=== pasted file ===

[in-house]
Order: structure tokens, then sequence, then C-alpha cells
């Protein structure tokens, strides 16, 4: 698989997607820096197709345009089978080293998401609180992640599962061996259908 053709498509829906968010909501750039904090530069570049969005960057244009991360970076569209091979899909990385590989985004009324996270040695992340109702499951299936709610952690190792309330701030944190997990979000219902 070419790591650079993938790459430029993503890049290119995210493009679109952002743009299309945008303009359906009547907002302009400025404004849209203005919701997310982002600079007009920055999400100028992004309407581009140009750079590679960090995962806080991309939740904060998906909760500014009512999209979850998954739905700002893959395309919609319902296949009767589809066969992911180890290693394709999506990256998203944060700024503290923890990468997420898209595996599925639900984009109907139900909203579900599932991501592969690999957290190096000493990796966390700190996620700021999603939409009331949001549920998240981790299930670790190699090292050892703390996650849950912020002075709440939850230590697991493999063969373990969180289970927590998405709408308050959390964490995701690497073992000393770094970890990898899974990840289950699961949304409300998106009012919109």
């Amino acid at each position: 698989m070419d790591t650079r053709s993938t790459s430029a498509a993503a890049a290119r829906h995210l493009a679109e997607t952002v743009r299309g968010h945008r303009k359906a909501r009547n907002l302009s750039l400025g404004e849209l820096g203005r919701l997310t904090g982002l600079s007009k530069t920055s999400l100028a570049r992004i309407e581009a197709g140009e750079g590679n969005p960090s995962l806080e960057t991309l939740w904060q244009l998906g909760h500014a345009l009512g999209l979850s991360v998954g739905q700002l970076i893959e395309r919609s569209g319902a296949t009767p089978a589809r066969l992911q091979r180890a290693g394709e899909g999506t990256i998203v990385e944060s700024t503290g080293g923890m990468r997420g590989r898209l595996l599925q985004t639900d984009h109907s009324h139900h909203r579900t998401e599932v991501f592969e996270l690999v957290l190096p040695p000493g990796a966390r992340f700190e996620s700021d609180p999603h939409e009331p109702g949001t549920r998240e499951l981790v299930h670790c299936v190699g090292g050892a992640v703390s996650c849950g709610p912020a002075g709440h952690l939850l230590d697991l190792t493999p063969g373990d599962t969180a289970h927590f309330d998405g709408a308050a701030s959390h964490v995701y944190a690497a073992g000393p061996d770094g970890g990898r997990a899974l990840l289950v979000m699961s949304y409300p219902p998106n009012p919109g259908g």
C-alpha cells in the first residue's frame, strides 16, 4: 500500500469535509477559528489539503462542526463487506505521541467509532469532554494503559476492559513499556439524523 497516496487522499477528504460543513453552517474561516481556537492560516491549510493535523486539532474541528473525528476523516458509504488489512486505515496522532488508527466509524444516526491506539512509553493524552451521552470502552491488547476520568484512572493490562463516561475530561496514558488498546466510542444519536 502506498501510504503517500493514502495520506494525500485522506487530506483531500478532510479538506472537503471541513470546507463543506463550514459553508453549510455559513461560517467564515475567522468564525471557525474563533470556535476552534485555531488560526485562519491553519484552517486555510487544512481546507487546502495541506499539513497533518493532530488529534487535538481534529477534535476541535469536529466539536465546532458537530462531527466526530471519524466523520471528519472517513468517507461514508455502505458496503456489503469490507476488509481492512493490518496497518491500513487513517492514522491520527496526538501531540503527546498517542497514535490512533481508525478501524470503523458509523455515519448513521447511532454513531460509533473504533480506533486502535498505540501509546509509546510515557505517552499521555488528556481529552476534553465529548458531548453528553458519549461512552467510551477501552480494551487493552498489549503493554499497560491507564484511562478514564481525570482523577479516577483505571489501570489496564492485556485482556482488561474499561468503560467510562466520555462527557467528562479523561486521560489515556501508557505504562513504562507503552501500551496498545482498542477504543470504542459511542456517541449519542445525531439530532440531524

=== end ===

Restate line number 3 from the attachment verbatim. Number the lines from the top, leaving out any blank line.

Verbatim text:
């Protein structure tokens, strides 16, 4: 698989997607820096197709345009089978080293998401609180992640599962061996259908 053709498509829906968010909501750039904090530069570049969005960057244009991360970076569209091979899909990385590989985004009324996270040695992340109702499951299936709610952690190792309330701030944190997990979000219902 070419790591650079993938790459430029993503890049290119995210493009679109952002743009299309945008303009359906009547907002302009400025404004849209203005919701997310982002600079007009920055999400100028992004309407581009140009750079590679960090995962806080991309939740904060998906909760500014009512999209979850998954739905700002893959395309919609319902296949009767589809066969992911180890290693394709999506990256998203944060700024503290923890990468997420898209595996599925639900984009109907139900909203579900599932991501592969690999957290190096000493990796966390700190996620700021999603939409009331949001549920998240981790299930670790190699090292050892703390996650849950912020002075709440939850230590697991493999063969373990969180289970927590998405709408308050959390964490995701690497073992000393770094970890990898899974990840289950699961949304409300998106009012919109």